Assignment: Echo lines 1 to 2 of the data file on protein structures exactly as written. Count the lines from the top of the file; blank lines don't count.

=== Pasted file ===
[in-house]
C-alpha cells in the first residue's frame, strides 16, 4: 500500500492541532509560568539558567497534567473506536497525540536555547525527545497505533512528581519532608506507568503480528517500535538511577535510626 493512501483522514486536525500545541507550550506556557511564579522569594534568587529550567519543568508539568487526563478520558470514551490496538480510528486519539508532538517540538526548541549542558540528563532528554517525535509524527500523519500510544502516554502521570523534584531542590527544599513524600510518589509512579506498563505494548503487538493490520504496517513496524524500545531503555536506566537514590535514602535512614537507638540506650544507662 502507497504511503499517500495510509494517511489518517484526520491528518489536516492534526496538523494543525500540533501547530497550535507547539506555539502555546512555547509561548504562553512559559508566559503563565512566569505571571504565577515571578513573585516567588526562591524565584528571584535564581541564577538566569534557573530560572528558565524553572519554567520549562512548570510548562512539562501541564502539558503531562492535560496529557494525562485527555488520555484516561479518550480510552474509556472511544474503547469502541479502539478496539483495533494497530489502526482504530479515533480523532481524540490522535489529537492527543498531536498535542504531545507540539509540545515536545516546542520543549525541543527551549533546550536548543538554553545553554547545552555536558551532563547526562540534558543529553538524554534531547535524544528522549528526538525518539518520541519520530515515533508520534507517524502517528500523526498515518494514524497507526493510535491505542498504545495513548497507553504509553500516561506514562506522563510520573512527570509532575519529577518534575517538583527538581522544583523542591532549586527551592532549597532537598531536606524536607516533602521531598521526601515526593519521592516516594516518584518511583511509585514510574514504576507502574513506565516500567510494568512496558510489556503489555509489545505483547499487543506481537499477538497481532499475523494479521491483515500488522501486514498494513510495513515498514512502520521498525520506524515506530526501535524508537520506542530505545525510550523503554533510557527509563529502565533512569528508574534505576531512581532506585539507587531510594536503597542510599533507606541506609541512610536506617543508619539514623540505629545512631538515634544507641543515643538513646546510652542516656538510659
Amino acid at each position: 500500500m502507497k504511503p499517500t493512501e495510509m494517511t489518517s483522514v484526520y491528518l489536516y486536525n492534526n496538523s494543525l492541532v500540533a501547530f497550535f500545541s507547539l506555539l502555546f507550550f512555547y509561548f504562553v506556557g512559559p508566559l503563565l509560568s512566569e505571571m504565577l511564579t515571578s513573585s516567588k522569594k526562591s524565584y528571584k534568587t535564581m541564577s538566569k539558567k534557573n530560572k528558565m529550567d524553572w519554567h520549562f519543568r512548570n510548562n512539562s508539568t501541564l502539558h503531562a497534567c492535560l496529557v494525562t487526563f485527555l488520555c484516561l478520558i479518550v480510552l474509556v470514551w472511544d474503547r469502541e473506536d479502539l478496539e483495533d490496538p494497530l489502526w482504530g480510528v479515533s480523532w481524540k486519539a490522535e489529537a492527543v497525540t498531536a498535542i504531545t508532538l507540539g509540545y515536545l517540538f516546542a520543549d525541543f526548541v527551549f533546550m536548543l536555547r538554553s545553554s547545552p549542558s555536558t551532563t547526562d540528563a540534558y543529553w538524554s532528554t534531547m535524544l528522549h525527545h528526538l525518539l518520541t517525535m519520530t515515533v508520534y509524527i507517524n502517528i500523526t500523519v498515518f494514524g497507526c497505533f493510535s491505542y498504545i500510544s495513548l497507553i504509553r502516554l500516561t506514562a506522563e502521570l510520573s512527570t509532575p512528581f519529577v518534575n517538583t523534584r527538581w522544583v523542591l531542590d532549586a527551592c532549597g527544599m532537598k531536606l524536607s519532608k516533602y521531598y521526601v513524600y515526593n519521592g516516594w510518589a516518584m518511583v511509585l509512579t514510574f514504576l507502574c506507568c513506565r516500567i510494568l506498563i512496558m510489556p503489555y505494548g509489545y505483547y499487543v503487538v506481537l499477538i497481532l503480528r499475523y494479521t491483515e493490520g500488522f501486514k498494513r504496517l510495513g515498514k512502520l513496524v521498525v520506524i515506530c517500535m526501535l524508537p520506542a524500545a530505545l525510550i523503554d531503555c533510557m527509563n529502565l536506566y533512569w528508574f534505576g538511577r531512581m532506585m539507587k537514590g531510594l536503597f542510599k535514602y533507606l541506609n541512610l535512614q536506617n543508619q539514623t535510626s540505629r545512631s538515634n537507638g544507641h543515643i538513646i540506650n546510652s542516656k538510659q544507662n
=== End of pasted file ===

[in-house]
C-alpha cells in the first residue's frame, strides 16, 4: 500500500492541532509560568539558567497534567473506536497525540536555547525527545497505533512528581519532608506507568503480528517500535538511577535510626 493512501483522514486536525500545541507550550506556557511564579522569594534568587529550567519543568508539568487526563478520558470514551490496538480510528486519539508532538517540538526548541549542558540528563532528554517525535509524527500523519500510544502516554502521570523534584531542590527544599513524600510518589509512579506498563505494548503487538493490520504496517513496524524500545531503555536506566537514590535514602535512614537507638540506650544507662 502507497504511503499517500495510509494517511489518517484526520491528518489536516492534526496538523494543525500540533501547530497550535507547539506555539502555546512555547509561548504562553512559559508566559503563565512566569505571571504565577515571578513573585516567588526562591524565584528571584535564581541564577538566569534557573530560572528558565524553572519554567520549562512548570510548562512539562501541564502539558503531562492535560496529557494525562485527555488520555484516561479518550480510552474509556472511544474503547469502541479502539478496539483495533494497530489502526482504530479515533480523532481524540490522535489529537492527543498531536498535542504531545507540539509540545515536545516546542520543549525541543527551549533546550536548543538554553545553554547545552555536558551532563547526562540534558543529553538524554534531547535524544528522549528526538525518539518520541519520530515515533508520534507517524502517528500523526498515518494514524497507526493510535491505542498504545495513548497507553504509553500516561506514562506522563510520573512527570509532575519529577518534575517538583527538581522544583523542591532549586527551592532549597532537598531536606524536607516533602521531598521526601515526593519521592516516594516518584518511583511509585514510574514504576507502574513506565516500567510494568512496558510489556503489555509489545505483547499487543506481537499477538497481532499475523494479521491483515500488522501486514498494513510495513515498514512502520521498525520506524515506530526501535524508537520506542530505545525510550523503554533510557527509563529502565533512569528508574534505576531512581532506585539507587531510594536503597542510599533507606541506609541512610536506617543508619539514623540505629545512631538515634544507641543515643538513646546510652542516656538510659